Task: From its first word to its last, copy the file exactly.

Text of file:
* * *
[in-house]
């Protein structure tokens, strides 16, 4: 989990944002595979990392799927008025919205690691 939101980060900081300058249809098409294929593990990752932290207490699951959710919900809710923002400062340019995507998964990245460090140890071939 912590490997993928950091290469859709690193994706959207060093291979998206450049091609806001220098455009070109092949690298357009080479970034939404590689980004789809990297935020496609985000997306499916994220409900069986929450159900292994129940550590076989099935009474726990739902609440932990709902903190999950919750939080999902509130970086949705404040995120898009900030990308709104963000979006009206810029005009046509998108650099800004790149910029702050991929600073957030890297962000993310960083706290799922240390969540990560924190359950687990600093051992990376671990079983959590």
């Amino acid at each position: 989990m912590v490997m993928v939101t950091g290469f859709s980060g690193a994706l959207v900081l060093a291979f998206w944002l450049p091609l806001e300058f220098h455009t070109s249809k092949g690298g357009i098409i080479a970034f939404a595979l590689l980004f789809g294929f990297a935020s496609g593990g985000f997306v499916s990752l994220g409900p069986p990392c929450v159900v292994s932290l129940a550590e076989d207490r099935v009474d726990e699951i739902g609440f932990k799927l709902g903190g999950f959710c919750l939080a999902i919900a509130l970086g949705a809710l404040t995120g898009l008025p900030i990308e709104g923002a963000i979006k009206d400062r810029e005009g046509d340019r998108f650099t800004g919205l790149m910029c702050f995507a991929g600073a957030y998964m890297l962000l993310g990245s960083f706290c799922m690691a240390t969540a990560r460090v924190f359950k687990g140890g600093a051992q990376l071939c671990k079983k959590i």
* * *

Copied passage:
[in-house]
């Protein structure tokens, strides 16, 4: 989990944002595979990392799927008025919205690691 939101980060900081300058249809098409294929593990990752932290207490699951959710919900809710923002400062340019995507998964990245460090140890071939 912590490997993928950091290469859709690193994706959207060093291979998206450049091609806001220098455009070109092949690298357009080479970034939404590689980004789809990297935020496609985000997306499916994220409900069986929450159900292994129940550590076989099935009474726990739902609440932990709902903190999950919750939080999902509130970086949705404040995120898009900030990308709104963000979006009206810029005009046509998108650099800004790149910029702050991929600073957030890297962000993310960083706290799922240390969540990560924190359950687990600093051992990376671990079983959590």
């Amino acid at each position: 989990m912590v490997m993928v939101t950091g290469f859709s980060g690193a994706l959207v900081l060093a291979f998206w944002l450049p091609l806001e300058f220098h455009t070109s249809k092949g690298g357009i098409i080479a970034f939404a595979l590689l980004f789809g294929f990297a935020s496609g593990g985000f997306v499916s990752l994220g409900p069986p990392c929450v159900v292994s932290l129940a550590e076989d207490r099935v009474d726990e699951i739902g609440f932990k799927l709902g903190g999950f959710c919750l939080a999902i919900a509130l970086g949705a809710l404040t995120g898009l008025p900030i990308e709104g923002a963000i979006k009206d400062r810029e005009g046509d340019r998108f650099t800004g919205l790149m910029c702050f995507a991929g600073a957030y998964m890297l962000l993310g990245s960083f706290c799922m690691a240390t969540a990560r460090v924190f359950k687990g140890g600093a051992q990376l071939c671990k079983k959590i």